The majority of the observations collected as part of the VOS Programme include the parameters required to calculate the fluxes.

  • Air temperature and humidity.
  • Wind speed.
  • Sea level pressure.
  • Sea surface temperature.
  • Cloud cover.
  • Weather conditions.

These measurements are normally made every 3 or 6 hours using basic equipment and methods. Examples include mercury or alcohol thermometers in meteorological screens. Other examples include visual observations of the wind, waves and present weather. Increasingly, automatic weather systems are used to make the observations.

Due to their basic nature, the observations contain errors and biases – some of which can be large. The observations are also sparsely distributed (but much more frequent that research vessel measurements). Before the data can be used biases need to be detected, estimated and corrected. Where this is not possible the observations need to be discarded. Once bias adjusted and quality controlled the data can be used to create global fields and estimate the fluxes.

Calculating the fluxes and creating gridded fields

Map showin average random and sampling uncertainty in the monthly mean net heat flux. Minimum values can be seen over the major shipping lanes (< 20Wm-2) and higher values (> 80 Wm-2) in the data sparse regions)

Mean uncertainty (Wm-2) in the monthly mean net heat fluxes. The major shipping routes can be clearly seen, with values < 20 Wm-2.

The equations used to calculate the fluxes are non-linear. As a result, random errors in the input data may combine to give biased estimates of the fluxes when averaged over a large number of points. To minimise these biases we therefore need to minimise the errors in the input data. This can be achieved by averaging prior to calculating the fluxes. However, the atmospheric parameters can be correlated. For example, the air – sea temperature difference and wind speed is often correlated and this link may be lost on averaging. This will introduce other errors.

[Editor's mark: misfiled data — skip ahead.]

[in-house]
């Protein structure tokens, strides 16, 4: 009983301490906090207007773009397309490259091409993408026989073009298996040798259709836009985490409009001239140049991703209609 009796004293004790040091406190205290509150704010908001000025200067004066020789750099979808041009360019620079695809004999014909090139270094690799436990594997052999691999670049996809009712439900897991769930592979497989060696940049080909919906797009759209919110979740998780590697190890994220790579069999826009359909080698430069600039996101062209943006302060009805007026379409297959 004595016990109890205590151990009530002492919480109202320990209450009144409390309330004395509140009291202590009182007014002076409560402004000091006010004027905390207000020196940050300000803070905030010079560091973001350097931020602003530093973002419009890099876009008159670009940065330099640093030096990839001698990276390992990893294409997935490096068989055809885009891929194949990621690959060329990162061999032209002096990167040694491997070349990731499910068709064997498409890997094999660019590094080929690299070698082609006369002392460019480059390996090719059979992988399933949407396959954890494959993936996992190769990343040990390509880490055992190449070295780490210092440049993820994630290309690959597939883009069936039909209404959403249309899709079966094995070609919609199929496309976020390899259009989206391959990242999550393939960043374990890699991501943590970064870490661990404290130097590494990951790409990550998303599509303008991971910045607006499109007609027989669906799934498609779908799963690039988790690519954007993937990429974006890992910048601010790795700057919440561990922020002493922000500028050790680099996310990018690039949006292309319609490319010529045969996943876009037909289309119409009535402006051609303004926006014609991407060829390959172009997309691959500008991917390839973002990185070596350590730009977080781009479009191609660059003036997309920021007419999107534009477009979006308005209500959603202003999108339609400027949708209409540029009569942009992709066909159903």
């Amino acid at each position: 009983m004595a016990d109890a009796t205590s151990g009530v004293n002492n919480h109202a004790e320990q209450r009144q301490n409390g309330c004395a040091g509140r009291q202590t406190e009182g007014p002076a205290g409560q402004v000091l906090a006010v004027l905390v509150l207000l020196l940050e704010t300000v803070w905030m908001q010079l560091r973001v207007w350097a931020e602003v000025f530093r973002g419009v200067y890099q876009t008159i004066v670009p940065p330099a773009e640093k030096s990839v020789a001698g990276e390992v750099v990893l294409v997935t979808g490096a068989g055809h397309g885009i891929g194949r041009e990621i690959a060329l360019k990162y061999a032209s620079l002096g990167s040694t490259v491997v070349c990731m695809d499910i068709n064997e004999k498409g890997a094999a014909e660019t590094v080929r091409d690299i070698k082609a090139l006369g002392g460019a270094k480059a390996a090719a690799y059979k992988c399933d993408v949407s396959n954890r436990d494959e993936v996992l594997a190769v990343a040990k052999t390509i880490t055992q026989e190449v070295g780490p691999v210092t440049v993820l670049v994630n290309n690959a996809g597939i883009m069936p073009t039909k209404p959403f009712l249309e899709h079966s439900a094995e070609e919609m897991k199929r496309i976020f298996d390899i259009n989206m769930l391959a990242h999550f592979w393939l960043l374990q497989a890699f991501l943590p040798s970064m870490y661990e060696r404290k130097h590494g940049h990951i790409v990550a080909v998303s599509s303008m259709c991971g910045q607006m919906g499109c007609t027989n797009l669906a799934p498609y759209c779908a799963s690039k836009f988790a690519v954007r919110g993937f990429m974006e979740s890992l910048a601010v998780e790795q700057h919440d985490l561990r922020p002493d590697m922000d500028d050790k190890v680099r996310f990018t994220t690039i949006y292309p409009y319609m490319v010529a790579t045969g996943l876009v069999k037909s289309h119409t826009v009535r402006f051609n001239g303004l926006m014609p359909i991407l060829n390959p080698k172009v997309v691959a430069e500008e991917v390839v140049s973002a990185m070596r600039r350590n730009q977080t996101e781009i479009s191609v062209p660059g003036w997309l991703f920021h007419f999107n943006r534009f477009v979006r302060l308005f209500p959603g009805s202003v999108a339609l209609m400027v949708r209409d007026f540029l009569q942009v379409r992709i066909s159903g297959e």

To minimise the errors in the input data and to maintain the link between the different parameters the data have been averaged to give daily estimates of the basic meteorological parameters. This timescale is shorter than that typically observed in the atmospheric parameters, allowing the links to be maintained. This also reduces the errors in the input data to the flux calculation.

The data used to create the daily average fields are sparse and unevenly distributed. To take this uneven sampling into account an optimal interpolation (OI, or simple kriging) scheme has been used to grid and average the data. In this scheme, the data are weighted according to their clustering and how confident we are in them. This scheme also has the advantage of filling gaps and providing uncertainty estimates for the gridded fields. Where gaps have been filled or we have limited data the uncertainty is high.

The daily fields have then been used to produce daily estimates of the fluxes and their uncertainty. These have then been averaged to give monthly mean values. The parameterisations of Smith (1980) and Smith (1988) have been used to calculate the fluxes. Further details on the optimal interpolation and calculation of the fluxes can be found in the following papers:

Berry, D. I., and E. C. Kent, 2009: A new air - sea interaction gridded dataset from ICOADS with uncertainty estimates. Bulletin of the American Meteorological Society, 90, 645 - 656. DOI: 10.1175/2008BAMS2639.1.

Berry, D. I., and E. C. Kent, 2011: Air - sea fluxes from ICOADS: the construction of a new gridded dataset with uncertainty estimates. International Journal of Climatology, 31, 987 - 1001: DOI: 10.1002/joc.2059.

Access to the dataset

The monthly mean fields forming the NOC dataset can be downloaded from the US National Center for Atmospheric Research (NCAR) and the British Atmospheric Data Centre (BADC). The daily fields are available on request.

The observations used to construct the NOC Surface Flux Dataset come from the International Comprehensive Ocean – Atmosphere Data Set (ICOADS). Further details and be found on the ICOADS webpage.